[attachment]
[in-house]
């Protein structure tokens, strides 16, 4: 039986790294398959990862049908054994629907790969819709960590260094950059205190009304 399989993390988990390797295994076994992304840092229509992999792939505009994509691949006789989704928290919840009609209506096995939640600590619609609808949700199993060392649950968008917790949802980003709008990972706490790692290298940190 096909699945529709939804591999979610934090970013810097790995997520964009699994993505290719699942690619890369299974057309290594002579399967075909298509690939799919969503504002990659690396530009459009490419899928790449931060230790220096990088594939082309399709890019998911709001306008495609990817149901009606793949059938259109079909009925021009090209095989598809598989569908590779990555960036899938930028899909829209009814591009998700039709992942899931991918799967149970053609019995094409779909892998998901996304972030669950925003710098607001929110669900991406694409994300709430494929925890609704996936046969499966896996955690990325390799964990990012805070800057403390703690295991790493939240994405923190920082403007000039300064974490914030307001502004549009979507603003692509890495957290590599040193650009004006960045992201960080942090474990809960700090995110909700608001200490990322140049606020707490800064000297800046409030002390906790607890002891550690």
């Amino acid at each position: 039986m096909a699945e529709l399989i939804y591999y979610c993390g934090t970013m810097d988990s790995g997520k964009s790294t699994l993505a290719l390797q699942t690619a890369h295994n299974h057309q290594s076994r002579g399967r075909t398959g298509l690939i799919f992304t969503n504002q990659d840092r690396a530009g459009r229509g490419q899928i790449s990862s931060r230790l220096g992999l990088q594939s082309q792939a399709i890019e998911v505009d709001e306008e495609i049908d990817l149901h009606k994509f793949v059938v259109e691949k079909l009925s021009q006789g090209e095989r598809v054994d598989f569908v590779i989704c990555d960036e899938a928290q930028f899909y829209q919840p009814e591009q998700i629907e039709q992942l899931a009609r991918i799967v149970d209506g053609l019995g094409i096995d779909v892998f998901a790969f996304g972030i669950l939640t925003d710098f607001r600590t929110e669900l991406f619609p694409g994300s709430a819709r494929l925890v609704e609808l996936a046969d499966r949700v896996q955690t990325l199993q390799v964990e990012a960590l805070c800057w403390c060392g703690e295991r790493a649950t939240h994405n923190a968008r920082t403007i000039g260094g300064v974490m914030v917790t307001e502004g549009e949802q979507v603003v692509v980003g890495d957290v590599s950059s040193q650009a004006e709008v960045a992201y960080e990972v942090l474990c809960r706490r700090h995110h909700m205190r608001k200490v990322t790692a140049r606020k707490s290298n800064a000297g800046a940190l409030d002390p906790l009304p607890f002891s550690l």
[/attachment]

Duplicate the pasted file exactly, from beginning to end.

[in-house]
């Protein structure tokens, strides 16, 4: 039986790294398959990862049908054994629907790969819709960590260094950059205190009304 399989993390988990390797295994076994992304840092229509992999792939505009994509691949006789989704928290919840009609209506096995939640600590619609609808949700199993060392649950968008917790949802980003709008990972706490790692290298940190 096909699945529709939804591999979610934090970013810097790995997520964009699994993505290719699942690619890369299974057309290594002579399967075909298509690939799919969503504002990659690396530009459009490419899928790449931060230790220096990088594939082309399709890019998911709001306008495609990817149901009606793949059938259109079909009925021009090209095989598809598989569908590779990555960036899938930028899909829209009814591009998700039709992942899931991918799967149970053609019995094409779909892998998901996304972030669950925003710098607001929110669900991406694409994300709430494929925890609704996936046969499966896996955690990325390799964990990012805070800057403390703690295991790493939240994405923190920082403007000039300064974490914030307001502004549009979507603003692509890495957290590599040193650009004006960045992201960080942090474990809960700090995110909700608001200490990322140049606020707490800064000297800046409030002390906790607890002891550690």
């Amino acid at each position: 039986m096909a699945e529709l399989i939804y591999y979610c993390g934090t970013m810097d988990s790995g997520k964009s790294t699994l993505a290719l390797q699942t690619a890369h295994n299974h057309q290594s076994r002579g399967r075909t398959g298509l690939i799919f992304t969503n504002q990659d840092r690396a530009g459009r229509g490419q899928i790449s990862s931060r230790l220096g992999l990088q594939s082309q792939a399709i890019e998911v505009d709001e306008e495609i049908d990817l149901h009606k994509f793949v059938v259109e691949k079909l009925s021009q006789g090209e095989r598809v054994d598989f569908v590779i989704c990555d960036e899938a928290q930028f899909y829209q919840p009814e591009q998700i629907e039709q992942l899931a009609r991918i799967v149970d209506g053609l019995g094409i096995d779909v892998f998901a790969f996304g972030i669950l939640t925003d710098f607001r600590t929110e669900l991406f619609p694409g994300s709430a819709r494929l925890v609704e609808l996936a046969d499966r949700v896996q955690t990325l199993q390799v964990e990012a960590l805070c800057w403390c060392g703690e295991r790493a649950t939240h994405n923190a968008r920082t403007i000039g260094g300064v974490m914030v917790t307001e502004g549009e949802q979507v603003v692509v980003g890495d957290v590599s950059s040193q650009a004006e709008v960045a992201y960080e990972v942090l474990c809960r706490r700090h995110h909700m205190r608001k200490v990322t790692a140049r606020k707490s290298n800064a000297g800046a940190l409030d002390p906790l009304p607890f002891s550690l």